”Child of Empire” is a VR experience that immerses the audience in the story of the largest forced migrations in human history: the 1947 Partition of India and Pakistan. Inspired by personal histories, the 17-minute immersive animated virtual film, had its world premiere at Sundance Festival 2022.
During the experience, the scenes follow one another in a way that highlights both the historical context that led to migration and the personal stories.
And you can witness the difference in the chronology of history and people’s lives: the time of war and dissension is over as politics found a solution, but the time of personal trauma starts, and the memory of those events might live till today.
Using VR, both dimensions of time (historical and personal) are recreated. And the user can witness a friendly, sometimes humorous or sarcastic, conversation between two men from the Partition generation as they unfold their memories – both the happy and tragic moments.
Just like on a theatrical stage, a window toward the past opens to witness the story. Using the photographic collage, shadow technique, and silhouette form of puppetry art, the history of the British invasion is introduced. Politicians appear as marionettist, in the poker games of power when you don’t know who will be the wild-joker, while the narration highlights how efficiently the British Empire used the well-known tactic, ‘Divide et Impera’ that started a process of hate, fights, and divisions.
It will take years for people to sit down and talk about those events…
The audience can witness such a talk. The stories told rely on real life events by Ishar Das Arora (voiced by Adil Hussain), an Indian Hindu who migrated from Pakistan to India, and Ahmed, a Pakistani Muslim who made the opposite journey.
While playing board games, they share their happy childhood memories while the festivities were fun for all – while users can play with colors – but soon they turn into the nightmare in which history caught people.
When the partition was suddenly announced, “millions found themselves on the wrong side of the border – neighbor turned against neighbor, some for survival, some for revenge… so it began the largest forced migration in human history”.
The journey that will characterizes the drama of human destiny starts:
And those “civilized trains” become a symbol for the nightmare journey.
For Ishar, crossing the border was exactly in a train that was ambushed.
The user gets a torch that can illuminate and you choose to see or not the deaths and tragedies that surround it.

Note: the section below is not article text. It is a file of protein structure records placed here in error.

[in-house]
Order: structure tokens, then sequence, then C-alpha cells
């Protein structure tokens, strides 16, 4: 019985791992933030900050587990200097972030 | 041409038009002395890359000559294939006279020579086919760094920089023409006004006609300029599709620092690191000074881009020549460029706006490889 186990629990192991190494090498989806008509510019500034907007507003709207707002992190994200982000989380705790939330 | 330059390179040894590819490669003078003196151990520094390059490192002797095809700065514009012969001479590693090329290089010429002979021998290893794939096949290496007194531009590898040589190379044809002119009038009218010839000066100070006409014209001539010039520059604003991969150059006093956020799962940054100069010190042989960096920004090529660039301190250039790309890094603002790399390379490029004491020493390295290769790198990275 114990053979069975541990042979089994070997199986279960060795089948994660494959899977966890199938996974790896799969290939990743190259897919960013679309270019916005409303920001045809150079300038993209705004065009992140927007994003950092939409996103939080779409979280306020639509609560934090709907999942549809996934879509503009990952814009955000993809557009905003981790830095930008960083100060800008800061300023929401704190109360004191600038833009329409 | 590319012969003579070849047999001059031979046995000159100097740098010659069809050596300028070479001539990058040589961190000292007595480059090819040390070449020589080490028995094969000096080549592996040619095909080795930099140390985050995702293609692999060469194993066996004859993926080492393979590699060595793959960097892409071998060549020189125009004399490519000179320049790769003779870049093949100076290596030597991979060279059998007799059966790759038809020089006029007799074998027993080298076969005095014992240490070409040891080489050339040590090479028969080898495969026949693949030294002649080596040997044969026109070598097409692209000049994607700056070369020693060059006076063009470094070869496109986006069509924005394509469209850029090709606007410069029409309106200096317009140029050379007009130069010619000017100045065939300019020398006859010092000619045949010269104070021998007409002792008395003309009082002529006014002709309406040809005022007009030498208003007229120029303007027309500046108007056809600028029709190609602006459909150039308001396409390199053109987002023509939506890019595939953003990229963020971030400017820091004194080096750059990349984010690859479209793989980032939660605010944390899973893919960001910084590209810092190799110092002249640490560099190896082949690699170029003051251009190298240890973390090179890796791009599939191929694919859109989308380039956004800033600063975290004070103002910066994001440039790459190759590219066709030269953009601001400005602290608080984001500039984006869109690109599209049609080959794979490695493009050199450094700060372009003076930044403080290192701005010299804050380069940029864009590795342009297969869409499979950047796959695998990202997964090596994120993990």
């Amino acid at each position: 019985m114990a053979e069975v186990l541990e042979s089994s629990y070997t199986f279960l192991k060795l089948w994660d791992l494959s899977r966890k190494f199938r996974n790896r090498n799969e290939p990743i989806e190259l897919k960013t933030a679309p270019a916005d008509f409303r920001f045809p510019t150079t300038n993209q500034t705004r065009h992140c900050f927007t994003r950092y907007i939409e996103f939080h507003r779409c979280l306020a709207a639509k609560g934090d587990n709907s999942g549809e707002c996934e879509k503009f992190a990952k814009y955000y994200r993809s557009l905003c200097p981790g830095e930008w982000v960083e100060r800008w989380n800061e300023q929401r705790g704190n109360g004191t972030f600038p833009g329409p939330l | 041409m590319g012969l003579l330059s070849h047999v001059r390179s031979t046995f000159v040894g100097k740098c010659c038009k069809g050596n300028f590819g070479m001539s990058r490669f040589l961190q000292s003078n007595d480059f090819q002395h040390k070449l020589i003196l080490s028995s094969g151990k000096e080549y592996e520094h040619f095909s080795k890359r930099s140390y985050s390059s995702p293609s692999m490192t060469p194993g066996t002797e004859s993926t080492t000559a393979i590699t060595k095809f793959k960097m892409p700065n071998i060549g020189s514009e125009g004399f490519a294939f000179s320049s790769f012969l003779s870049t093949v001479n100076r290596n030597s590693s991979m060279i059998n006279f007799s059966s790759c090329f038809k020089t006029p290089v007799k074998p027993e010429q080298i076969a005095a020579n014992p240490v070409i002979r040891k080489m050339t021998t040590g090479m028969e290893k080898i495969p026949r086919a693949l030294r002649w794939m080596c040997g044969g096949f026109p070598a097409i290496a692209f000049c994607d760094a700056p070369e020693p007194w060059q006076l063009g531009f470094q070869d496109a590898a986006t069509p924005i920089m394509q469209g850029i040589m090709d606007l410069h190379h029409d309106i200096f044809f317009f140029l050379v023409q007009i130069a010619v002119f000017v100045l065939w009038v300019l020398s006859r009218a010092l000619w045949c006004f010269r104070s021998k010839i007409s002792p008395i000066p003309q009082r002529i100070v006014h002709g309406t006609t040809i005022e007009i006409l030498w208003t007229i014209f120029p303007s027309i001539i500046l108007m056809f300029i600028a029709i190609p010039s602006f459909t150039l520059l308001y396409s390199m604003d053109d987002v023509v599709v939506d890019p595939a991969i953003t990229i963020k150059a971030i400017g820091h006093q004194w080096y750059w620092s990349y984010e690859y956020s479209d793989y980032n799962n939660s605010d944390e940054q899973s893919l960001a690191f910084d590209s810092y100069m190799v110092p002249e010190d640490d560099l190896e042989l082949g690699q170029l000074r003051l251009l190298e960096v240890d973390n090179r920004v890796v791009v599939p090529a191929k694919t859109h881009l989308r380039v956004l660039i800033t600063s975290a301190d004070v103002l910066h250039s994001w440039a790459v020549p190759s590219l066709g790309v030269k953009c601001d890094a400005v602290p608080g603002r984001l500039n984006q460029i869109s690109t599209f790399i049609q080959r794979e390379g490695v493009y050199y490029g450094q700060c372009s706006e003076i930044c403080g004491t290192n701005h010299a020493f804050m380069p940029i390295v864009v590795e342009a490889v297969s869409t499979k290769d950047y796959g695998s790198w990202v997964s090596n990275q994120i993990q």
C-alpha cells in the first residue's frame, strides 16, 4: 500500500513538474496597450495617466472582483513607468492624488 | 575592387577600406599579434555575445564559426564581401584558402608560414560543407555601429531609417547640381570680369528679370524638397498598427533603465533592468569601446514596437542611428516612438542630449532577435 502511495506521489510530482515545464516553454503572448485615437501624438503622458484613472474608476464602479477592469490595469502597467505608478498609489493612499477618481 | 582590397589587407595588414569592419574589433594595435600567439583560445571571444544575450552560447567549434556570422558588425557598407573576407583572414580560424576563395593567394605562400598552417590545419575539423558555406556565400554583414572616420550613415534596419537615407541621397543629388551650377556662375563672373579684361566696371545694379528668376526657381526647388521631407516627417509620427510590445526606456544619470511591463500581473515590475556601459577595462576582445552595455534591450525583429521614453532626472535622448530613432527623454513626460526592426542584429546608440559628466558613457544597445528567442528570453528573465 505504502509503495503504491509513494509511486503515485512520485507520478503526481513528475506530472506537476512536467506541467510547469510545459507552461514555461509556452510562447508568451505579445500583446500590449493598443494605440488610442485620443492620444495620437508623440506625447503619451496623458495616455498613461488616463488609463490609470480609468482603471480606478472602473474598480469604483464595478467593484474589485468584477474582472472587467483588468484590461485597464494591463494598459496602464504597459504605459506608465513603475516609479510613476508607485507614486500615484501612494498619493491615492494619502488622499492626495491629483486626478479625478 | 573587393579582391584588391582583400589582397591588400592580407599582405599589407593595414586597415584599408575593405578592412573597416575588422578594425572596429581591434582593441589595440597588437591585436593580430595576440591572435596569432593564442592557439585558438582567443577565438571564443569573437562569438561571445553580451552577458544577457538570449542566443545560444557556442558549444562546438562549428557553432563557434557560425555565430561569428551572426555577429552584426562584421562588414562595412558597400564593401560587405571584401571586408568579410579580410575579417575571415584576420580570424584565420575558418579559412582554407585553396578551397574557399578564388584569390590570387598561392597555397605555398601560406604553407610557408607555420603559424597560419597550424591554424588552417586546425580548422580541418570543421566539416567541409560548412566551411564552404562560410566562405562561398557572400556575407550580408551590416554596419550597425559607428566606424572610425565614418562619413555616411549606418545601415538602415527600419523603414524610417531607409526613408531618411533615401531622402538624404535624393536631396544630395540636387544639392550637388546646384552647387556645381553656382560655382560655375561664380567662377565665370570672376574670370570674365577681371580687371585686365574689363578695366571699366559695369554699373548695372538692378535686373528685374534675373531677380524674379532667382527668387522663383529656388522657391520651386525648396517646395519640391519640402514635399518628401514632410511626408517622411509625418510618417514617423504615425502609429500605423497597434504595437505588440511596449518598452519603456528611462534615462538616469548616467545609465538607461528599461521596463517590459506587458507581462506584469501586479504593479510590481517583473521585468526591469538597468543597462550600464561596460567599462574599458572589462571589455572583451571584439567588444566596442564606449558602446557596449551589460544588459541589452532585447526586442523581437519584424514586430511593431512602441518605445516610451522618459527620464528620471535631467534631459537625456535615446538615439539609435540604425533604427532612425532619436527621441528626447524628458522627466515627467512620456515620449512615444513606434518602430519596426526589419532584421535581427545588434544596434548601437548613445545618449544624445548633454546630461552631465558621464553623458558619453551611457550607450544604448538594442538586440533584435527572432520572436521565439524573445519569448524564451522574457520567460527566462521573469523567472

Ahmed describes his journey and the loss of his family, while they had to walk to be on the right side of the border.
Death is symbolized in a metaphorical way, the souls are transformed into letters- maybe forming words? or stories?, and maybe these stories can’t be really understood, yet, by us…?
Definitely, in the religious conflict between the two parts, “God was a little late that day” as the terror and misery emerged.
In the end, the two characters are transformed, and users are surrounded by words written in the three languages, such as ‘This is not that dawn which we awaited’, words that accompany your movement in whatever direction you choose to move in the rhythm of the music.
An impactful experience that highlights that history lasts longer than we usually imagine, with forceful visuals and poetic sensitivity, uniting drama with ironic moments, “Child of Empire” is critical especially in the current context of global migration.
The film is heavily inspired by the work of the Pakistani revolutionary poet Faiz Ahmad Faiz.
The documentary "Child of the Empire" is an initiative by Project Dastaan, a non-profit organization that reconnects refugees from Pakistan, Bangladesh and India to their ancestral communities with the help of storytelling and films.
“Child of Empire” was selected at SUNDANCE FESTVAL 2022
Sparsh Ahuja is a multimedia artist and NatGeo Explorer working between Delhi, Melbourne, and London. He is the founder of the peace-building initiative Project Dastaan, and has been featured in Time and on the BBC. ©Photo credit: Courtesy of Sundance Institute
Erfan Saadati is an Iranian-British director, producer, and screenwriter. An active filmmaker and XR creator from 2010, Saadati has been at the forefront of immersive storytelling. He is best known for directing Home: Aamir. ©Photo credit: Courtesy of Sundance Institute
Stephen Stephenson is an animator with years of experience in VR and new technologies.
©Photo credit: Courtesy of Sundance Institute
OMI ZOLA GUPTA
Omi Zola Gupta is a writer and director living and working between the U.K. and India.
©Photo credit: Courtesy of Sundance Institute
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